In the most recent quarter (Q3 2022) revenue grew by 14% to $470 million. Annualized recurring revenue (ARR) grew 11% to $585 million while net revenue retention (NRR) was up 1.4% to 109%. PowerSchool is profitable, and adjusted EPS jumped 40% to $0.21.
Given the trends, revenue should be up around 13% to $632 million this year while EPS should be up about 20% to $0.78. In fiscal 2024 analysts see revenue growing 11% to $700 million and EPS growing 12% to $0.87.
Earnings are due out next Wednesday.
PWSC came public at 18 in July 2021 and the stock had a great start, doubling by September of that year. The bear market pulled PWSC down in 2022, however, and by July 2022 the stock was trading at 12. That appears to be the bottom as shares gained steadily in the second half of the year and entered 2023 trading near 23. There was a little rally to 26 a couple of weeks ago then PWSC pulled back to its 50-day line, near 22.6. It found support there and has been looking like it wants to go higher over the last week. BUY HALF
Samsara (IOT) was founded in 2015 and is a software company with a cloud-based platform for tracking vehicle fleets and other physical assets.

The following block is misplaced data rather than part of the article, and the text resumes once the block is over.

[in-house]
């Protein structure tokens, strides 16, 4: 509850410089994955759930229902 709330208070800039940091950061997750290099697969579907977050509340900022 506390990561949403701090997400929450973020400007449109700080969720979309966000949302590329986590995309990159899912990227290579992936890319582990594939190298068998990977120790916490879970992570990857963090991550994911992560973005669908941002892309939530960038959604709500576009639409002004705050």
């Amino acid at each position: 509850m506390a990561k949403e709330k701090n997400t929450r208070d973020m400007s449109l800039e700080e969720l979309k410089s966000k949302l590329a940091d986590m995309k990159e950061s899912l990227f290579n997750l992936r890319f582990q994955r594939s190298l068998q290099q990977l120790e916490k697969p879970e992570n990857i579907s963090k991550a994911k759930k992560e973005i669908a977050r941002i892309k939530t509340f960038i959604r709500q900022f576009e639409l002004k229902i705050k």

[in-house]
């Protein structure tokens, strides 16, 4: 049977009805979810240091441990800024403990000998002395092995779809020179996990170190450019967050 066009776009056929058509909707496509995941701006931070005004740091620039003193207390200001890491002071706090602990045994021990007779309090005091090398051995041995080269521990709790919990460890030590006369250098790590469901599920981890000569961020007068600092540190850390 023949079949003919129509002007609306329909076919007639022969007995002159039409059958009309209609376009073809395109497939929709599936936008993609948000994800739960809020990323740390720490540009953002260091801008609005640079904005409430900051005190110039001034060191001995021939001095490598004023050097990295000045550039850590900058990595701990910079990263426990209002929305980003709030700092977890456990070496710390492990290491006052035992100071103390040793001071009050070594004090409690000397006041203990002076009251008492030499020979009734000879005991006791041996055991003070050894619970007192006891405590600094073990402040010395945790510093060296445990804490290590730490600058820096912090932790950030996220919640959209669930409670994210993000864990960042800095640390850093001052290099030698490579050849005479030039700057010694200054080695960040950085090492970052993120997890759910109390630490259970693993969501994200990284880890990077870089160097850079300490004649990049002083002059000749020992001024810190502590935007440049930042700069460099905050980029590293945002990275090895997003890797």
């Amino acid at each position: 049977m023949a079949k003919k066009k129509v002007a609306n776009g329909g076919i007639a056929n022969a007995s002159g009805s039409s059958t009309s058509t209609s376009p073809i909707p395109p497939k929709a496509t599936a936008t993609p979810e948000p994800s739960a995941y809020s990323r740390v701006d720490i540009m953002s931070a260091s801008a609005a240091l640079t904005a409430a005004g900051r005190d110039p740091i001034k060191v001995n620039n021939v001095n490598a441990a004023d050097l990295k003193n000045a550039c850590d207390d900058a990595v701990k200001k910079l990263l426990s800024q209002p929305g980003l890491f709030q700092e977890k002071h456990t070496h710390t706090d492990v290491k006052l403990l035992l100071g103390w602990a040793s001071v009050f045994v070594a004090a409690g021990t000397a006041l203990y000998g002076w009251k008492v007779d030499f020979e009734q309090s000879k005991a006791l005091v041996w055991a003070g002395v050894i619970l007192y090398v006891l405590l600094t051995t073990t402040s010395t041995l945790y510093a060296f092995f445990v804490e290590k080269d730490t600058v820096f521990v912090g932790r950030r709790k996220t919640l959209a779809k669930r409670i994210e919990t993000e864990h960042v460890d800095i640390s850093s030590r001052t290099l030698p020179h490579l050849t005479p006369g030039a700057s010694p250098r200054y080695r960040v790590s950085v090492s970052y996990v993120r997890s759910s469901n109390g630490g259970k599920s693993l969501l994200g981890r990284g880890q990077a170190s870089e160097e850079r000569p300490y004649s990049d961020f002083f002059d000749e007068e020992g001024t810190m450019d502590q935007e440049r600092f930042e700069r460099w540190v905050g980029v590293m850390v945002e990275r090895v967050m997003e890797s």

The company’s fleet management solutions (Connected Fleets) help customers monitor and manage their fleets for compliance, safety, fuel, navigation and more. Equipment (Connected Equipment) and site management (Connected Site) solutions help customers keep an eye on non-mobile assets.
These investments often pay for themselves through lower accident expenses, less waste and lower fuel and insurance costs.
The company competes in a large (roughly $23 billion) market in the U.S. that is still fragmented. Analysts estimate Samsara holds about 2% market share. Competition is ramping up with Verizon (V), Amazon (AMZN), Microsoft (MSFT) and several privately held players all seeing opportunity.
Competition is a risk, but also an opportunity as Samsara’s platform makes it a potential acquisition target.
Samsara wins business because it has an easy-to-use cloud-based platform that was purpose-built to serve a wide market. This has helped the company land bigger clients and expand sales with them over time.
The company has around 30,000 customers. About half spend north of $5,000 per year. Roughly 1,100 customers spend $100,000 per year and at least 40 spend over $1 million.
Management has said sales cycles are getting a little longer. But also that they feel comfortable guiding for high 20% revenue growth in fiscal 2024. Given management’s conservative track record that seems very achievable.
In the most recent quarter (Q3 fiscal 2023) revenue grew by 49% to $170 million while EPS came in at -$0.02. Full-year revenue growth should be about 49% ($640 million) and EPS should be about -$0.16.
Analysts are currently projecting 28% revenue growth in fiscal 2024 and EPS of -$0.15.